For the past four years, China has consistently shielded North Korea from efforts to impose further international sanctions and to heighten Pyongyang’s diplomatic isolation in response to Pyongyang’s repeated provocations on the Korean Peninsula. That support, however, did not stop North Korea from conducting its third nuclear test earlier this month in direct defiance of Beijing’s appeals, with news of the test interrupting the new Chinese leadership’s observance of China’s most important holiday on Feb. 12. 

Paul Haenle
Paul Haenle holds the Maurice R. Greenberg Director’s Chair at the Carnegie Endowment for International Peace and is a visiting senior research fellow at the East Asian Institute, National University of Singapore. He served as the White House China director on the National Security Council staffs of former presidents George W. Bush and Barack Obama.
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Debate about the diminishing value of Beijing’s support for and alliance with North Korea was already occurring among Chinese policymakers, academics and citizens. In recent years, especially in the aftermath of Kim Jong Il’s death, this debate has been dominated by the People’s Liberation Army and Chinese Communist Party organizations, such as the International Liaison Department, which favor the unconditional backing of the Kim regime. These key drivers of Chinese policy have powerfully and consistently argued that the cost of North Korean nuclear proliferation for regional security and China’s international image is outweighed by the potential consequences for China of stronger pressure or sanctions on North Korea. The latter are seen as including a collapse of the North Korean state, resulting in a flood of refugees across Chinese borders; a reunification of the Koreas, which would eliminate the buffer between China and one of the United States’ closest allies; and the possibility of Pyongyang engaging in further acts of aggression.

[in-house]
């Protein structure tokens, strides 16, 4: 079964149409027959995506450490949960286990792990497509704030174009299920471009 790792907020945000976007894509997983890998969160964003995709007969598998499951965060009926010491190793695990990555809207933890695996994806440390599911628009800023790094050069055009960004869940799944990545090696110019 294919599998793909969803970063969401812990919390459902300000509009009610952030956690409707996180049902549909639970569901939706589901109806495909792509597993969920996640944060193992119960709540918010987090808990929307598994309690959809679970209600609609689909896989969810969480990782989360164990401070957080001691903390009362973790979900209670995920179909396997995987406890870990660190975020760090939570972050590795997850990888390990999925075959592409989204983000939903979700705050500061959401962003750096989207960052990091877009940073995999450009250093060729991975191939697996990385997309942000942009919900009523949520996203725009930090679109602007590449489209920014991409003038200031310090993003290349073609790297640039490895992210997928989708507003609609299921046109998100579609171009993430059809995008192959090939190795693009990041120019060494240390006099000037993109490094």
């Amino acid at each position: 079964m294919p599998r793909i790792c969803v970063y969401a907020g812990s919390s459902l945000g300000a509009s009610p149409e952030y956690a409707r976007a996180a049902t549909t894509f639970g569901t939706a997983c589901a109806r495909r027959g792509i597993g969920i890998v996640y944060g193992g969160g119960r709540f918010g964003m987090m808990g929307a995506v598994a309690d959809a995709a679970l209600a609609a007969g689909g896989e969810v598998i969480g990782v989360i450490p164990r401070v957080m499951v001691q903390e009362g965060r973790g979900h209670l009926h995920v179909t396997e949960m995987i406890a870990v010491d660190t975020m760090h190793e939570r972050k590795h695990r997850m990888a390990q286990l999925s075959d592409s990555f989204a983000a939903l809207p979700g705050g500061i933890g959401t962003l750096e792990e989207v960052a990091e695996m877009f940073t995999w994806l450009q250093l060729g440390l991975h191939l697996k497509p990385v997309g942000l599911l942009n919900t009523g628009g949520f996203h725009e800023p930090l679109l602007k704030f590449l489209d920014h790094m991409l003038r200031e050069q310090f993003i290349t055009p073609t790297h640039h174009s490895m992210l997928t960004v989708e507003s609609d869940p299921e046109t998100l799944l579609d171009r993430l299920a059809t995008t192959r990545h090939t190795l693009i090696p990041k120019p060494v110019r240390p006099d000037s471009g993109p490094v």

Based on this calculus, Beijing has favored delicate diplomacy, economic engagement and maintaining the status quo on the Korean Peninsula. However, the December 2012 missile test and this month’s nuclear test are forcefully reshaping this critical debate within the Chinese system, redefining its contours to favor a different set of Chinese authorities, who are calling for greater cooperation with the United States and its allies. As the Chinese leadership continues to allow Pyongyang’s nuclear aspirations to go unchecked, three significant long-term consequences of inaction are coming to the fore that undercut traditional arguments and may be causing China’s new leadership to recalculate the benefits and burdens of their country’s historical relationship with North Korea.

First, China’s approach to relations with the North Korean regime to date appears to run counter to incoming President Xi Jinping’s vision of a Chinese leadership role in the Asia-Pacific. China’s desire to consolidate its regional influence is undermined by North Korea’s irresponsible behavior. How can China be the guarantor of Asia-Pacific security at the same time it tolerates, and even accommodates, North Korea’s reckless provocations and dangerous proliferation breakthroughs? The regional role to which China aspires may ultimately force Beijing to rein in Pyongyang.